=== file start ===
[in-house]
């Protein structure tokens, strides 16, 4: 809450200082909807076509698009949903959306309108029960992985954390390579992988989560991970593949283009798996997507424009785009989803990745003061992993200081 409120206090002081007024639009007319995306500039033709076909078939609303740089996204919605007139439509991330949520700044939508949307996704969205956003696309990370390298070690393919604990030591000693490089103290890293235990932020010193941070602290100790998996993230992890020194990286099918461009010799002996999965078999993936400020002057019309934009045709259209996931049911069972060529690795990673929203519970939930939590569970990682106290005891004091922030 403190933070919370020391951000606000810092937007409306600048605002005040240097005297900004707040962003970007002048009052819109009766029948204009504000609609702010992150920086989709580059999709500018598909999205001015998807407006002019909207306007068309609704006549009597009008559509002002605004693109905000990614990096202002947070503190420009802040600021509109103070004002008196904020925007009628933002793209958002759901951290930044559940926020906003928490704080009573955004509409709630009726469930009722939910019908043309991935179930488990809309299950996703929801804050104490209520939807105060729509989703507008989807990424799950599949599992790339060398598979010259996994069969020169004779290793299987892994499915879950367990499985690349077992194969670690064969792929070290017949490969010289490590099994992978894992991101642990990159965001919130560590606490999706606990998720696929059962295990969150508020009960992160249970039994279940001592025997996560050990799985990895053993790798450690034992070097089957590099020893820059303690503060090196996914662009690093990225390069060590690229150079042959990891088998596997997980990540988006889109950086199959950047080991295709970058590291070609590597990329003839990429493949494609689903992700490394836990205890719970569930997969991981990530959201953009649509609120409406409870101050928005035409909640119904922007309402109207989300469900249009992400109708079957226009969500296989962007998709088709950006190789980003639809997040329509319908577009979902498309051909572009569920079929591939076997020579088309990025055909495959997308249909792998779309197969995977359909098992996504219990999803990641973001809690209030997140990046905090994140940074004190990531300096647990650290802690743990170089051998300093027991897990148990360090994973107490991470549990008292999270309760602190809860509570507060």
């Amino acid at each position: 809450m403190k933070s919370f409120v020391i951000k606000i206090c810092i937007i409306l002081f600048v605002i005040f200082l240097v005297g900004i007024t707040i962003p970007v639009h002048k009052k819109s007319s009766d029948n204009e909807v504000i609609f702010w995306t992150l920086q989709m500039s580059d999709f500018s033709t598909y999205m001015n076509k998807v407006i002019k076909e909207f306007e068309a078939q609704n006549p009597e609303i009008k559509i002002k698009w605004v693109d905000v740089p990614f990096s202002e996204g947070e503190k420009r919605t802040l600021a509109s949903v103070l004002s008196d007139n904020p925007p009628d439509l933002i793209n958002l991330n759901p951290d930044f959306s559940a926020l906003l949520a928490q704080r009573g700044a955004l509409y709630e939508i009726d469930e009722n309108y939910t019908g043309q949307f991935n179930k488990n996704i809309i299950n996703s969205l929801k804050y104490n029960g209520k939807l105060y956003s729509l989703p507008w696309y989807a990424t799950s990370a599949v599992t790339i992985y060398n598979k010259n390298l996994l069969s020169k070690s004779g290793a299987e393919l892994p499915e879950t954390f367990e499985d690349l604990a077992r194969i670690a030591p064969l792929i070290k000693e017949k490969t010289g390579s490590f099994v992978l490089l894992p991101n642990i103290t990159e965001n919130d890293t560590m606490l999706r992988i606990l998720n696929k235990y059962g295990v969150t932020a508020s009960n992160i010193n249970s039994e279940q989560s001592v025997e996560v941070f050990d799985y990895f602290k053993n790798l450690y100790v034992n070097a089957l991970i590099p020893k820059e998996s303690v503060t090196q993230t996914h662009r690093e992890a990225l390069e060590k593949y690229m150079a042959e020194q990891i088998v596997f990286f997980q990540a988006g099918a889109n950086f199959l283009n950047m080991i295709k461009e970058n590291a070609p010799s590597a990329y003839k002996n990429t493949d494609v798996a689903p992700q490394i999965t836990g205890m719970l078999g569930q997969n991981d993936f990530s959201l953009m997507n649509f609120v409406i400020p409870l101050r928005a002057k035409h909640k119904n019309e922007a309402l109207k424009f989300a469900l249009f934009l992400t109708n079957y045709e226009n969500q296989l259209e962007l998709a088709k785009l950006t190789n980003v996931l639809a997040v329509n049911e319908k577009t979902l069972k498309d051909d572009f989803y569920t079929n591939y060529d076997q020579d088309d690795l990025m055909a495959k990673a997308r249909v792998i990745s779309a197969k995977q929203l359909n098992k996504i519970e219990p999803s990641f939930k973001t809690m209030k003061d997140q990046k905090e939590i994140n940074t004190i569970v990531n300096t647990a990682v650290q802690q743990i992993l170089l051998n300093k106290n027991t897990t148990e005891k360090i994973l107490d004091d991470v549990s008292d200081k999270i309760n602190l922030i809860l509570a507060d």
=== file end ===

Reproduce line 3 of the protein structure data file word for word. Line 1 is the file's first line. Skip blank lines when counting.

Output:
């Amino acid at each position: 809450m403190k933070s919370f409120v020391i951000k606000i206090c810092i937007i409306l002081f600048v605002i005040f200082l240097v005297g900004i007024t707040i962003p970007v639009h002048k009052k819109s007319s009766d029948n204009e909807v504000i609609f702010w995306t992150l920086q989709m500039s580059d999709f500018s033709t598909y999205m001015n076509k998807v407006i002019k076909e909207f306007e068309a078939q609704n006549p009597e609303i009008k559509i002002k698009w605004v693109d905000v740089p990614f990096s202002e996204g947070e503190k420009r919605t802040l600021a509109s949903v103070l004002s008196d007139n904020p925007p009628d439509l933002i793209n958002l991330n759901p951290d930044f959306s559940a926020l906003l949520a928490q704080r009573g700044a955004l509409y709630e939508i009726d469930e009722n309108y939910t019908g043309q949307f991935n179930k488990n996704i809309i299950n996703s969205l929801k804050y104490n029960g209520k939807l105060y956003s729509l989703p507008w696309y989807a990424t799950s990370a599949v599992t790339i992985y060398n598979k010259n390298l996994l069969s020169k070690s004779g290793a299987e393919l892994p499915e879950t954390f367990e499985d690349l604990a077992r194969i670690a030591p064969l792929i070290k000693e017949k490969t010289g390579s490590f099994v992978l490089l894992p991101n642990i103290t990159e965001n919130d890293t560590m606490l999706r992988i606990l998720n696929k235990y059962g295990v969150t932020a508020s009960n992160i010193n249970s039994e279940q989560s001592v025997e996560v941070f050990d799985y990895f602290k053993n790798l450690y100790v034992n070097a089957l991970i590099p020893k820059e998996s303690v503060t090196q993230t996914h662009r690093e992890a990225l390069e060590k593949y690229m150079a042959e020194q990891i088998v596997f990286f997980q990540a988006g099918a889109n950086f199959l283009n950047m080991i295709k461009e970058n590291a070609p010799s590597a990329y003839k002996n990429t493949d494609v798996a689903p992700q490394i999965t836990g205890m719970l078999g569930q997969n991981d993936f990530s959201l953009m997507n649509f609120v409406i400020p409870l101050r928005a002057k035409h909640k119904n019309e922007a309402l109207k424009f989300a469900l249009f934009l992400t109708n079957y045709e226009n969500q296989l259209e962007l998709a088709k785009l950006t190789n980003v996931l639809a997040v329509n049911e319908k577009t979902l069972k498309d051909d572009f989803y569920t079929n591939y060529d076997q020579d088309d690795l990025m055909a495959k990673a997308r249909v792998i990745s779309a197969k995977q929203l359909n098992k996504i519970e219990p999803s990641f939930k973001t809690m209030k003061d997140q990046k905090e939590i994140n940074t004190i569970v990531n300096t647990a990682v650290q802690q743990i992993l170089l051998n300093k106290n027991t897990t148990e005891k360090i994973l107490d004091d991470v549990s008292d200081k999270i309760n602190l922030i809860l509570a507060d």